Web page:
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Volume II
March 31, 2006

Cook and Enjoy
by Amy Hunt

Jenny, my college roommate, was shocked to find out that you could do more with vegetables than just steam them. I pulled out a pan of oven-roasted veggies, and she was just beside herself. She had no idea that peppers and onions were so versatile. Throughout the next year Jenny was continually asking me to cook vegetables for her.

We all may have a little bit of Jenny in us--- bored with vegetables. Here is some vegetable cooking advice from Health Recipes. Try out a new technique and fall in love with broccoli all over again.

Steaming is fast, preserves nutrients, and it works best for fresh and frozen vegetables such as carrots, broccoli, spinach and roots like beets, parsnips, peas and beans. If you don't have a steaming basket, you can fill a pot with mixed vegetables and add about 1 1/2 inches of unsalted water and cover. Simmer until the vegetables are tender. Check often to make sure that the water doesn't evaporate. If it gets too low, just add a little more water. Don't forget to keep the remaining broth for soup or do what I do, pour it in a nice mug and enjoy the warm flavorful broth.

Roasting is quick, simple, and is an excellent way for cooking vegetables as it preserves the vitamins, flavors and minerals . In a large bowl, cover sliced vegetables with olive oil. Add garlic powder, onion powder, salt and pepper. Place them on a cookie sheet and roast them at 350 degrees until tender.

Stir-frying is another very good flavor and color preserving cooking method. Sliced vegetables are put in frying pan covered at bottom with any liquid for cooking such as chicken broth or a broth made from stir-fry seasonings. Constantly stir the vegetables until they are crispy and glossy.

Most of the methods I described are based on waterless cooking since it reduces cooking time, makes cooking easy, makes clean-up of cookware easy, reduces nutrient loss of vegetables, and best of all, gives more flavor to food.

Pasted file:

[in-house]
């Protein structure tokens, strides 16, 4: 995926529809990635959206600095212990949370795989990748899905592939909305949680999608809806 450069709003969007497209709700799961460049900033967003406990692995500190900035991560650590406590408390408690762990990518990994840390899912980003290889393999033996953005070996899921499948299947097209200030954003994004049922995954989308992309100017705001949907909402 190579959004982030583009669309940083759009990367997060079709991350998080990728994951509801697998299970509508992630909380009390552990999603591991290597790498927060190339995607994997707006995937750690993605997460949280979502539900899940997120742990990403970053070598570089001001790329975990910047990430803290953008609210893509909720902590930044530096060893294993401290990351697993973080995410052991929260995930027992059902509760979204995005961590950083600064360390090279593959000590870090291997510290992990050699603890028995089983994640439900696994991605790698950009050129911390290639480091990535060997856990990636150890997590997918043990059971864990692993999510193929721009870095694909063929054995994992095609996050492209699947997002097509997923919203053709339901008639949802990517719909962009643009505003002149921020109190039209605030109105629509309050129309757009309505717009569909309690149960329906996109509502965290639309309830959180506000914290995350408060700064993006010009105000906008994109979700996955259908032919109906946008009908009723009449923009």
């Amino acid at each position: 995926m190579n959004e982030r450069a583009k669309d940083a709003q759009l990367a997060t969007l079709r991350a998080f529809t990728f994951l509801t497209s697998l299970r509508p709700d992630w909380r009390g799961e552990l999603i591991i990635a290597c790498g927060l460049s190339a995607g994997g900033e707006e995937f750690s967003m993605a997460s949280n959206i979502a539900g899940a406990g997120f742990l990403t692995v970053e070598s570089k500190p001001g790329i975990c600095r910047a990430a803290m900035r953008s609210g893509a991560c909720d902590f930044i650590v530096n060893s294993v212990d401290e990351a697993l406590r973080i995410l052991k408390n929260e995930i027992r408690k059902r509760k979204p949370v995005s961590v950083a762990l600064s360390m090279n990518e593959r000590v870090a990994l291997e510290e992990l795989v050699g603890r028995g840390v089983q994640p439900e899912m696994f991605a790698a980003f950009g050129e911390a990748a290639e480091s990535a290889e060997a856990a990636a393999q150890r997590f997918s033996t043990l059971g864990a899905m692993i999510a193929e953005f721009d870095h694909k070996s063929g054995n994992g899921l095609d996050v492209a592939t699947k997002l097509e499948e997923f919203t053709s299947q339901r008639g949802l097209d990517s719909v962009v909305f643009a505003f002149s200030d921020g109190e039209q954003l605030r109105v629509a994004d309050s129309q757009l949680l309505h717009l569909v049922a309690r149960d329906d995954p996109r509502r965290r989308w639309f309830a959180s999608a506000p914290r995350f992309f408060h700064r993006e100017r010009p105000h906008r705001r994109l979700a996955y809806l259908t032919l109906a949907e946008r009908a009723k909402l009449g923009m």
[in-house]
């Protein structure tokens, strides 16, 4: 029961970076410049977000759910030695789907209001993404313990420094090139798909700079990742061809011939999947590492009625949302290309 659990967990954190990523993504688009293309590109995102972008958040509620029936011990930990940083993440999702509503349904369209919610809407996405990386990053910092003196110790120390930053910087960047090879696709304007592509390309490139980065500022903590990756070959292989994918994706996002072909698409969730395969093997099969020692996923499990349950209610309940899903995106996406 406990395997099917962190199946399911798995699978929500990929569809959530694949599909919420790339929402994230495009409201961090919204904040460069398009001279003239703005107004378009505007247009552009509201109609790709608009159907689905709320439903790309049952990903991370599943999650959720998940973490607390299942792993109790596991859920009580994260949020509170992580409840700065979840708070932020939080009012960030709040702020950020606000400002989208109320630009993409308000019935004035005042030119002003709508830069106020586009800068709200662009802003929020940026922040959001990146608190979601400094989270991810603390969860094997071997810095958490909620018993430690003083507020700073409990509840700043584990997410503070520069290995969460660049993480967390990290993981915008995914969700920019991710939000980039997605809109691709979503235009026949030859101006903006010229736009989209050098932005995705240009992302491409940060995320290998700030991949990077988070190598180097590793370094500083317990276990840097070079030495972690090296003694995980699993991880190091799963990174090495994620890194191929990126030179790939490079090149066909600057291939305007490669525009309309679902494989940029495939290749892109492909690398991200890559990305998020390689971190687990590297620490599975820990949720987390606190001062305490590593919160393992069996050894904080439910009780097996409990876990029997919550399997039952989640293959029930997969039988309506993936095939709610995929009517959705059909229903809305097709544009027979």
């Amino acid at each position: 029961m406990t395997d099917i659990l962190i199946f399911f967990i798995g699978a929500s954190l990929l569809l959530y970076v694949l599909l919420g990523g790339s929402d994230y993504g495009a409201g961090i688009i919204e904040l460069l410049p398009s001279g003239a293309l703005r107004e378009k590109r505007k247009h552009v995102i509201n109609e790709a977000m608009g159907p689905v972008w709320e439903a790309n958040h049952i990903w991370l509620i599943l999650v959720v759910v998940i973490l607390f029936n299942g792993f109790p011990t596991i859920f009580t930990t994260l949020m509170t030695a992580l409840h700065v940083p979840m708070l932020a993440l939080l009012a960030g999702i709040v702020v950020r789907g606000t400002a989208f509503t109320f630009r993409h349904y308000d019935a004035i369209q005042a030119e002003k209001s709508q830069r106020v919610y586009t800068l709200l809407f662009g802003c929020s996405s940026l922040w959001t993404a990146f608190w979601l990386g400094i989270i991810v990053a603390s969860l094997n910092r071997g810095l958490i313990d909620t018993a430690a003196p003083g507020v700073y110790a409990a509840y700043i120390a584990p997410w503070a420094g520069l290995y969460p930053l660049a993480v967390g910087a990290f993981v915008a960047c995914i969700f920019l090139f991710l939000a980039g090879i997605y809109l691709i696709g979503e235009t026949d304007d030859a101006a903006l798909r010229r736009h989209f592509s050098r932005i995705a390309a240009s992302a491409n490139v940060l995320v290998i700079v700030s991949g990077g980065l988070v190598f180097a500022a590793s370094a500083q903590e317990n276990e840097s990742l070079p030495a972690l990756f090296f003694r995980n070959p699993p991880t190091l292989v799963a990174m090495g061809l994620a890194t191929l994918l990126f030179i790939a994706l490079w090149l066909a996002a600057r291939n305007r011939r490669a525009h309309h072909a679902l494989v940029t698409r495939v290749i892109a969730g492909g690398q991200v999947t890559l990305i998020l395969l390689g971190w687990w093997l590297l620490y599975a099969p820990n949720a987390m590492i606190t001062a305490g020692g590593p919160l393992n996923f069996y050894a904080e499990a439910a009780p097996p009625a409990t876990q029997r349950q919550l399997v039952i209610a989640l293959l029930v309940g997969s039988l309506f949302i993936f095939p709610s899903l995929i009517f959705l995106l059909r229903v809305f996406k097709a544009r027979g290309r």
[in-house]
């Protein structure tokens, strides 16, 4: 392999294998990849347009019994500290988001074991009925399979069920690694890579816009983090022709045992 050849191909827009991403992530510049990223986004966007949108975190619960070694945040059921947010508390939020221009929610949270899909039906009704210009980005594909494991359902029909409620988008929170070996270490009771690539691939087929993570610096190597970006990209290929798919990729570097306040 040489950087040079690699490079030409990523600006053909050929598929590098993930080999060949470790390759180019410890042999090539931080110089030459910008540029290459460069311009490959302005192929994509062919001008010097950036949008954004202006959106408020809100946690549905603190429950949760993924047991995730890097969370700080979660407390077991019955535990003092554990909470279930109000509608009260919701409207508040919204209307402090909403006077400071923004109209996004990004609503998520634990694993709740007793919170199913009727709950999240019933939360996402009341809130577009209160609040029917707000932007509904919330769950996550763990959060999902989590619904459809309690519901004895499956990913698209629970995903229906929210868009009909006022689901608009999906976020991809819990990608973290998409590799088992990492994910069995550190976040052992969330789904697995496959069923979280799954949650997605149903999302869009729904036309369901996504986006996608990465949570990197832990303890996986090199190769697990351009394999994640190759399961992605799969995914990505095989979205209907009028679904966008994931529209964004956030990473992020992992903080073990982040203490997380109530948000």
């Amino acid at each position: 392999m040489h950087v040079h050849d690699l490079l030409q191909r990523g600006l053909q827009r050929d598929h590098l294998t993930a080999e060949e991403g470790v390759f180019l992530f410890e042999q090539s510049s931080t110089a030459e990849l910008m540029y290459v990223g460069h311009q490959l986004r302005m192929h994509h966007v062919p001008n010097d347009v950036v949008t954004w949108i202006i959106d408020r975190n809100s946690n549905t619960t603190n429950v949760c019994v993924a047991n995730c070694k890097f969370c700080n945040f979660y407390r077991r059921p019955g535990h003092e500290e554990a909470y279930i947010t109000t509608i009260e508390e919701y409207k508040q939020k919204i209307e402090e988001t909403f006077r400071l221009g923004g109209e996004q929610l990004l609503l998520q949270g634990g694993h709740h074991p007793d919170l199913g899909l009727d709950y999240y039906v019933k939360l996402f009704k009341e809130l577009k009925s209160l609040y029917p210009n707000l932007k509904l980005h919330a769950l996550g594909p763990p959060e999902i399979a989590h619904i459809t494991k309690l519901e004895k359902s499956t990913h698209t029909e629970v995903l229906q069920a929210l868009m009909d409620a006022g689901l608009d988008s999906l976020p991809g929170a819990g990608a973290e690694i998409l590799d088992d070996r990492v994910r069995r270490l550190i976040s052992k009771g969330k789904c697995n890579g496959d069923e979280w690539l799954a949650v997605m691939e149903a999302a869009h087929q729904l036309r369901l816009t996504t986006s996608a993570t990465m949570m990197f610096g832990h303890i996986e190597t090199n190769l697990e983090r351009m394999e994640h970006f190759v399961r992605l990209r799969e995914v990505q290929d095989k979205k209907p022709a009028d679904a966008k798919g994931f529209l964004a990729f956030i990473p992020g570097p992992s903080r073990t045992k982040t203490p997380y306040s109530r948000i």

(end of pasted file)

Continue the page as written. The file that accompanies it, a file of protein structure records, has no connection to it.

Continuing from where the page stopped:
squashVegetables can also be cooked by the steam produced by their own vegetable juices. In a fry pan, add a little olive oil, sliced vegetables and your favorite seasonings. Cover the pan, put it on medium heat, and within 5-8 minutes you’ll have spicy and crispy vegetables. Stir often. Panning works best for carrots, beans, summer squash and shredded cabbage.

Microwaving is a good way to cook vegetables. It has a short cooking time, few nutrients are lost, and colors and flavors are preserved. Always cut, slice or chop vegetables uniformly, so they will cook evenly. It's best to use round, microwave-safe dishes.

It is important to remember that food cooks faster around the edge of the dish, so arrange the food accordingly. If you're cooking vegetables whole and un-peeled pierce them with a fork to allow steam to escape from inside. It is best to add a few tablespoons of water to the covered dish to create steam.

Approximately halfway through the cooking time, stir, rearrange or turn over the vegetables. It is better to season vegetables after cooking.

Always allow the vegetables to stand for at least one minute after the allotted time as the vegetables will continue to cook. Caution: Steam can cause severe burns. Always open a microwave dish away from you and let the steam escape away from you.

         * DVO welcomes your kitchen hints and cooking or nutrition questions! Email us and we'll post your hints and Q/A's in upcoming newsletters! *

Hooray for Vegetables!
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